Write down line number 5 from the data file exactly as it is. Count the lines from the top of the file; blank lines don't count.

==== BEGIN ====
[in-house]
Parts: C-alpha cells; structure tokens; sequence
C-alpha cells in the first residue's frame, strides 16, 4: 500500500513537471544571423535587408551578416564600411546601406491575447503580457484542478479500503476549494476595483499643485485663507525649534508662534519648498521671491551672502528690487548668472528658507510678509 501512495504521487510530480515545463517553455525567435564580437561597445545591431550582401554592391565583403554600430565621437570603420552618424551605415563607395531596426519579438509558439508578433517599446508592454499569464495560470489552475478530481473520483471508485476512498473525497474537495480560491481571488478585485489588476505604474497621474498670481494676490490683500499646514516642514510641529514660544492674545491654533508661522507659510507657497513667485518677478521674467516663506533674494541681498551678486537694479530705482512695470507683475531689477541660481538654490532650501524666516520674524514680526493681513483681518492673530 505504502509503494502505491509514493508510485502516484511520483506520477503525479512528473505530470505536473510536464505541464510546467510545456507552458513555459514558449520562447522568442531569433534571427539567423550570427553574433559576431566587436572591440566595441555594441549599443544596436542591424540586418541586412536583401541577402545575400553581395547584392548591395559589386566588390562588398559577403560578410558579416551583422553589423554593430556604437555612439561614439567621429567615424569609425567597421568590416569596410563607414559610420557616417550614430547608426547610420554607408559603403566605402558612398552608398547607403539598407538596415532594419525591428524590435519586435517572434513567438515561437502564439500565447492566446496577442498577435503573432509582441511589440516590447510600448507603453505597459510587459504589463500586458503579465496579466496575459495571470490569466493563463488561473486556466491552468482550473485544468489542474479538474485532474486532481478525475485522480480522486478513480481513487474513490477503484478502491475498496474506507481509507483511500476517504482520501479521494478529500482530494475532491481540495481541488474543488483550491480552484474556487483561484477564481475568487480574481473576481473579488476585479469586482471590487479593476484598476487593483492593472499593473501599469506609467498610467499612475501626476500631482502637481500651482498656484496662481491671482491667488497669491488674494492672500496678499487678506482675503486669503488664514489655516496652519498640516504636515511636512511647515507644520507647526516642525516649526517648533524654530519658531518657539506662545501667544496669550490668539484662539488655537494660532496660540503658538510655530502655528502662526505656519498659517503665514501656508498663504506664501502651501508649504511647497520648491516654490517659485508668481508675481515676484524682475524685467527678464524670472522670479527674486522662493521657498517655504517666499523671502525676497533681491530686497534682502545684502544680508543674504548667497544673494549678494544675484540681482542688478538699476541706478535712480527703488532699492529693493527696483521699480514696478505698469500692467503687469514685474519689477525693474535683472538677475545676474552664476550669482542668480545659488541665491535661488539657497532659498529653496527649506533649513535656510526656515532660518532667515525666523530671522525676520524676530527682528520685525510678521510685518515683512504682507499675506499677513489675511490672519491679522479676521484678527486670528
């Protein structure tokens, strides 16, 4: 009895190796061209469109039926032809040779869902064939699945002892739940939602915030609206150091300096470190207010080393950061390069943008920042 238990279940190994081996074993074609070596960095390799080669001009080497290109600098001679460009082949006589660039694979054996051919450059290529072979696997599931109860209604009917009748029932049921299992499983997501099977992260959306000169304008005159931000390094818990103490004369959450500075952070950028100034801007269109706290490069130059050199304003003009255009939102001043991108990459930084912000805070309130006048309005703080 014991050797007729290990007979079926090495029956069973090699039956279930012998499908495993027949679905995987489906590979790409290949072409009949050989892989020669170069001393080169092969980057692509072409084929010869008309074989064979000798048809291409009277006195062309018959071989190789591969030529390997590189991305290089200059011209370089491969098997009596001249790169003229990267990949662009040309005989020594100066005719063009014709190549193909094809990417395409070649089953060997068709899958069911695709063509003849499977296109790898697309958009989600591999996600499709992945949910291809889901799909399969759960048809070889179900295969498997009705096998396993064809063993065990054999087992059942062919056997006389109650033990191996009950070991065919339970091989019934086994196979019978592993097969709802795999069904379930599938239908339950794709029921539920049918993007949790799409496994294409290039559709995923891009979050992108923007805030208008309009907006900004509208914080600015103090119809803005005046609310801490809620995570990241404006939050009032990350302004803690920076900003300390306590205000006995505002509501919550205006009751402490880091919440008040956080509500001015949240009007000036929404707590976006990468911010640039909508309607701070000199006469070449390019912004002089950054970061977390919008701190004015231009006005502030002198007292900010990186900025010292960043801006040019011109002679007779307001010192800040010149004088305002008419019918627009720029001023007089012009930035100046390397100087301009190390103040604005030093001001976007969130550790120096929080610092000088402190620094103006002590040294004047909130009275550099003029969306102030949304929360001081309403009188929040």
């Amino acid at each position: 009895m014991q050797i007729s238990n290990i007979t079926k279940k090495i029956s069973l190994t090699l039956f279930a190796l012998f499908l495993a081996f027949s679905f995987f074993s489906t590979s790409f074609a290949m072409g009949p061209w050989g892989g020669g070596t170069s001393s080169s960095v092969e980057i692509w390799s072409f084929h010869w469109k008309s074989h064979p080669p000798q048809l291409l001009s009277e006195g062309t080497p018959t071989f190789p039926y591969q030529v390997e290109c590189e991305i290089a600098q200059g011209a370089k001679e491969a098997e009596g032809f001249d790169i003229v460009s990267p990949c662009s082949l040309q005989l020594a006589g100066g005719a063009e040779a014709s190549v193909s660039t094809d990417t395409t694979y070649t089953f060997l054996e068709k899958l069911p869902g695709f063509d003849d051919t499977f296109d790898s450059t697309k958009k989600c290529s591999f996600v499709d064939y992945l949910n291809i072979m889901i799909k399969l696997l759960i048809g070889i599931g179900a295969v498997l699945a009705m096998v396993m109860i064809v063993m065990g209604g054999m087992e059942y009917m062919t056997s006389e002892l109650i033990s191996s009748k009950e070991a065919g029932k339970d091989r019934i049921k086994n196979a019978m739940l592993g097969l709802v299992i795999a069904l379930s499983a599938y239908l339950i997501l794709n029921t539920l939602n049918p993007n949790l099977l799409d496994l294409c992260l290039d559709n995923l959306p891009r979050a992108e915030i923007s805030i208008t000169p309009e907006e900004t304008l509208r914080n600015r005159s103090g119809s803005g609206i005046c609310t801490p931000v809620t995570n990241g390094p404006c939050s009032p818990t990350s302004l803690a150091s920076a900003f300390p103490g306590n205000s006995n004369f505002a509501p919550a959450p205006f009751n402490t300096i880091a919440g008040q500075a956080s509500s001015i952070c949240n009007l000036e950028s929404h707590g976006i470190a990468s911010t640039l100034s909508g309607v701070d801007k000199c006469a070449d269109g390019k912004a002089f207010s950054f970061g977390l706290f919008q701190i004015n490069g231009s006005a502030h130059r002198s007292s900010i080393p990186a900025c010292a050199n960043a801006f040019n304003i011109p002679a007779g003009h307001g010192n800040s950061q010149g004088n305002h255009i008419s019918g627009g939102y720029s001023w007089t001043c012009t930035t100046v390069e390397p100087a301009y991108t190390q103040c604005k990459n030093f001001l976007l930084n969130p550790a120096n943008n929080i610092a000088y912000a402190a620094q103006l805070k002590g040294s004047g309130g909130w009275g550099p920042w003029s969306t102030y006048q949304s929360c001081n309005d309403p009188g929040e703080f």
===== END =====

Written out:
């Amino acid at each position: 009895m014991q050797i007729s238990n290990i007979t079926k279940k090495i029956s069973l190994t090699l039956f279930a190796l012998f499908l495993a081996f027949s679905f995987f074993s489906t590979s790409f074609a290949m072409g009949p061209w050989g892989g020669g070596t170069s001393s080169s960095v092969e980057i692509w390799s072409f084929h010869w469109k008309s074989h064979p080669p000798q048809l291409l001009s009277e006195g062309t080497p018959t071989f190789p039926y591969q030529v390997e290109c590189e991305i290089a600098q200059g011209a370089k001679e491969a098997e009596g032809f001249d790169i003229v460009s990267p990949c662009s082949l040309q005989l020594a006589g100066g005719a063009e040779a014709s190549v193909s660039t094809d990417t395409t694979y070649t089953f060997l054996e068709k899958l069911p869902g695709f063509d003849d051919t499977f296109d790898s450059t697309k958009k989600c290529s591999f996600v499709d064939y992945l949910n291809i072979m889901i799909k399969l696997l759960i048809g070889i599931g179900a295969v498997l699945a009705m096998v396993m109860i064809v063993m065990g209604g054999m087992e059942y009917m062919t056997s006389e002892l109650i033990s191996s009748k009950e070991a065919g029932k339970d091989r019934i049921k086994n196979a019978m739940l592993g097969l709802v299992i795999a069904l379930s499983a599938y239908l339950i997501l794709n029921t539920l939602n049918p993007n949790l099977l799409d496994l294409c992260l290039d559709n995923l959306p891009r979050a992108e915030i923007s805030i208008t000169p309009e907006e900004t304008l509208r914080n600015r005159s103090g119809s803005g609206i005046c609310t801490p931000v809620t995570n990241g390094p404006c939050s009032p818990t990350s302004l803690a150091s920076a900003f300390p103490g306590n205000s006995n004369f505002a509501p919550a959450p205006f009751n402490t300096i880091a919440g008040q500075a956080s509500s001015i952070c949240n009007l000036e950028s929404h707590g976006i470190a990468s911010t640039l100034s909508g309607v701070d801007k000199c006469a070449d269109g390019k912004a002089f207010s950054f970061g977390l706290f919008q701190i004015n490069g231009s006005a502030h130059r002198s007292s900010i080393p990186a900025c010292a050199n960043a801006f040019n304003i011109p002679a007779g003009h307001g010192n800040s950061q010149g004088n305002h255009i008419s019918g627009g939102y720029s001023w007089t001043c012009t930035t100046v390069e390397p100087a301009y991108t190390q103040c604005k990459n030093f001001l976007l930084n969130p550790a120096n943008n929080i610092a000088y912000a402190a620094q103006l805070k002590g040294s004047g309130g909130w009275g550099p920042w003029s969306t102030y006048q949304s929360c001081n309005d309403p009188g929040e703080f």